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Your search for courses for 23/WI and with code: FRENPERT found 5 courses.

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HIST 289.00 Gender and Ethics in Late Medieval France 6 credits

William L North

Acknowledged by contemporaries as one of the leading intellects of her time, Christine de Pizan (ca. 1364-ca. 1431) became an author of unusual literary range, personal resilience, and perceptiveness in a time of ongoing warfare, civil strife, and intellectual ferment. In addition to composing romances, poetry, quasi-autobiographical works, royal biography, and political theory, she became an articulate critic of the patriarchy and misogyny of her world, contemporary patterns and cultures of violence, and a critical voice in defense of female capability. Using Christine's writings together with other contemporary voices, we will examine how contemporaries confronted fundamental questions of identity, status, violence, ethics, and love in domestic and public spheres in late medieval France. 

LCST 245.00 The Critical Toolbox: Who's Afraid of Theory? 6 credits

Seth E Peabody

This class introduces students to the various theoretical frameworks and the many approaches scholars can use when analyzing a text (whether this text is a film, an image, a literary piece or a performance). What do words like ‘structuralism,’ ‘ecocriticism,’ 'cultural studies,' and ‘postcolonial studies’ refer to? Most importantly, how do they help us understand the world around us? This class will be organized around interdisciplinary theoretical readings and exercises in cultural analysis.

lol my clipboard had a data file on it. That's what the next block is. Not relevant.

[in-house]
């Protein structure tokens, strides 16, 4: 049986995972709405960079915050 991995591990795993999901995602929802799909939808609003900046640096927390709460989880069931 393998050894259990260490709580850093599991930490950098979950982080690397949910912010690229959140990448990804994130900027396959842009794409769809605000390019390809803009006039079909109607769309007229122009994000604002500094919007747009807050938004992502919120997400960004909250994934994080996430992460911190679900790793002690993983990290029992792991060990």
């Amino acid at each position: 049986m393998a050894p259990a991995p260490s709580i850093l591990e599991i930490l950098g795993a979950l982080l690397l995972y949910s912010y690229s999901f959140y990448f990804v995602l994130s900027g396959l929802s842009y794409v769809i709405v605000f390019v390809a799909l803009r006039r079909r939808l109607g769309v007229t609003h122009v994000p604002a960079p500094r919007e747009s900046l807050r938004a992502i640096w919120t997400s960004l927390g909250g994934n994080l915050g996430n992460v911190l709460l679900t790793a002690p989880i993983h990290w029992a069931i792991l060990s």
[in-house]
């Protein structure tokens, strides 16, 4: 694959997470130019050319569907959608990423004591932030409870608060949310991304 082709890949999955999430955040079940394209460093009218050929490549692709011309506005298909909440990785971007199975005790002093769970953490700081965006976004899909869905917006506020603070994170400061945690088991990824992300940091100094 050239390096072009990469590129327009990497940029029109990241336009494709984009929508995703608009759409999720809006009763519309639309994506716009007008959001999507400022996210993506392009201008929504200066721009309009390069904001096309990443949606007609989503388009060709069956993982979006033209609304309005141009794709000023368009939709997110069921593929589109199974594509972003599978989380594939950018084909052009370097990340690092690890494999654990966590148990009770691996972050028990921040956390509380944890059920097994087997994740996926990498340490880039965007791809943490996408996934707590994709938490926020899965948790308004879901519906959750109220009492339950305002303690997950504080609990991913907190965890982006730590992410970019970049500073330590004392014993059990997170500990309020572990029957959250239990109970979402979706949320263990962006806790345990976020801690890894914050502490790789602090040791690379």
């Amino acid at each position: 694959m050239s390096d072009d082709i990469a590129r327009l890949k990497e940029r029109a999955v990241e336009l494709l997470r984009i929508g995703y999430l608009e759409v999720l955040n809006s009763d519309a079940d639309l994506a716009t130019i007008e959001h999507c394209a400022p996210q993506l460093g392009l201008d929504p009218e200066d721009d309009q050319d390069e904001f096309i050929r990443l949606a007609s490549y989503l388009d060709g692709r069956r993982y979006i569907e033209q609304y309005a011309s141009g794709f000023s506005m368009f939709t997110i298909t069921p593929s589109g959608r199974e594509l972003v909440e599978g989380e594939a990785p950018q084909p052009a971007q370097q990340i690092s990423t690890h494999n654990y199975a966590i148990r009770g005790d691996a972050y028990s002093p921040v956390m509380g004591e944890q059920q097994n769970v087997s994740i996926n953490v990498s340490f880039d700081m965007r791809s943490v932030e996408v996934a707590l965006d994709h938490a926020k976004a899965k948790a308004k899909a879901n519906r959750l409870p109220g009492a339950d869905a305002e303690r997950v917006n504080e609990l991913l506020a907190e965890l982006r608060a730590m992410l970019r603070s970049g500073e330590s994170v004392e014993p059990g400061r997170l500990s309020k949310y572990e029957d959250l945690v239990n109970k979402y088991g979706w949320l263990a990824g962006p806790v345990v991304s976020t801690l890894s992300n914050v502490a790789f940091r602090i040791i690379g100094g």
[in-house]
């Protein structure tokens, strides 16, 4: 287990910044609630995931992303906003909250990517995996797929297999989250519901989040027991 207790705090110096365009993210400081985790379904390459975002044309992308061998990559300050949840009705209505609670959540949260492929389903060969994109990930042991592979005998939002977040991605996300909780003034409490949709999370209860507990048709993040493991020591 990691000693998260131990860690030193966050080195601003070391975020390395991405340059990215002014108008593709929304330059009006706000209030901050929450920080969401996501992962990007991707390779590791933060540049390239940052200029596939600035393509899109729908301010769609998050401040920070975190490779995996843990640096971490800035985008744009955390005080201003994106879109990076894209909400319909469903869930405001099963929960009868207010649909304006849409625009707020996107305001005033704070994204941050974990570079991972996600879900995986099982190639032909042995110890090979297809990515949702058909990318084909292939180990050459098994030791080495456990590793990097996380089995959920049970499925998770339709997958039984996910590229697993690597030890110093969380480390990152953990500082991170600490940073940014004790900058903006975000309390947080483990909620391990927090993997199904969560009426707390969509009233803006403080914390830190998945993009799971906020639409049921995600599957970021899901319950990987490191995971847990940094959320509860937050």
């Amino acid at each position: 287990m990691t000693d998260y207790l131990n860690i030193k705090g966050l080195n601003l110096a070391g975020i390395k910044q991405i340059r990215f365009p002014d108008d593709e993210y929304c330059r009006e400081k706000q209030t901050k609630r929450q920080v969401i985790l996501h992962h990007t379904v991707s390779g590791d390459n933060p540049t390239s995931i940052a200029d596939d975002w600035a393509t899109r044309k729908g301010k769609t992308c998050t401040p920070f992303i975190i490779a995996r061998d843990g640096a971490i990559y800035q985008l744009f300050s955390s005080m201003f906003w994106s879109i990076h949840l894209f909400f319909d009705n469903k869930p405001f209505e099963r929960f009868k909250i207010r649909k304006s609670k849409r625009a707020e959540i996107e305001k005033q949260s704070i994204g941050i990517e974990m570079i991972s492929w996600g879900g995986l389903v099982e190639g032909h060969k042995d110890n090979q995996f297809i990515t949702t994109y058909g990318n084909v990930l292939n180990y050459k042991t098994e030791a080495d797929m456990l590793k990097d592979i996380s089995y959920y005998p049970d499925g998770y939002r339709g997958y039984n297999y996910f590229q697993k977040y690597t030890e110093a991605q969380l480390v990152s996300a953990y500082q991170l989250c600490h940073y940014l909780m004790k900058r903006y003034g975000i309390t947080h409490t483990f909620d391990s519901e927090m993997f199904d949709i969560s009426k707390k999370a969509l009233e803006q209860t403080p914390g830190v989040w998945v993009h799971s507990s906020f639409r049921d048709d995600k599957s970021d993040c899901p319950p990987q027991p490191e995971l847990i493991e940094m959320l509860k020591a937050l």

Prerequisite: At least one 200- or 300-level course in Literary/Artistic Analysis (in any language) or instructor permission

POSC 251.00 Modern Political Philosophy: Liberalism and Its Critics 6 credits

Open: Size: 25, Registered: 11, Waitlist: 0

Laird 205

MTWTHF
1:15pm3:00pm1:15pm3:00pm
Synonym: 63978

Laurence D Cooper

Liberalism has been the dominant political philosophy of our age, and we who live in a liberal polity have been shaped by it. But liberalism has been, and continues to be, the target of sharp critique. What is liberalism, and what can be said both for and against it? In this course we will examine liberalism’s philosophic roots and engage with some of its most forceful advocates and most profound critics. Readings will be drawn from authors such as Locke, Montesquieu, Rousseau, Marx, Mill, and Tocqueville.

POSC 348.00 Strangers, Foreigners and Exiles* 6 credits

Mihaela Czobor-Lupp

The course explores the role that strangers play in human life, the challenges that foreigners create for democratic politics, the promises they bring to it, as well as the role of exiles in improving the cultural capacity of societies to live with difference. We will read texts by Arendt, Kafka, Derrida, Sophocles, Said, Joseph Conrad, Tzvetan Todorov, and Julia Kristeva. Special attention will be given to the plight of Roma in Europe, as a typical case of strangers that are still perceived nowadays as a menace to the modern sedentary civilization.

SOAN 256.00 Africa: Representation and Conflict 6 credits

Pamela Feldman-Savelsberg

Pairing classics in Africanist anthropology with contemporary re-studies, we explore changes in African societies and in the questions anthropologists have posed about them. We address issues of representation and self-presentation in written ethnographies as well as in African portrait photography. We then turn from the visual to the invisible realm of African witchcraft. Initiation rituals, war, and migration place selfhood and belonging back in this-world contexts. In-depth case studies include, among others: the Cameroon Grassfields, the Bemba of Zambia, and the Nuer of South Sudan.

Prerequisite: The department strongly recommends that Sociology/Anthropology 110 or 111 be taken prior to enrolling in courses numbered 200 or above

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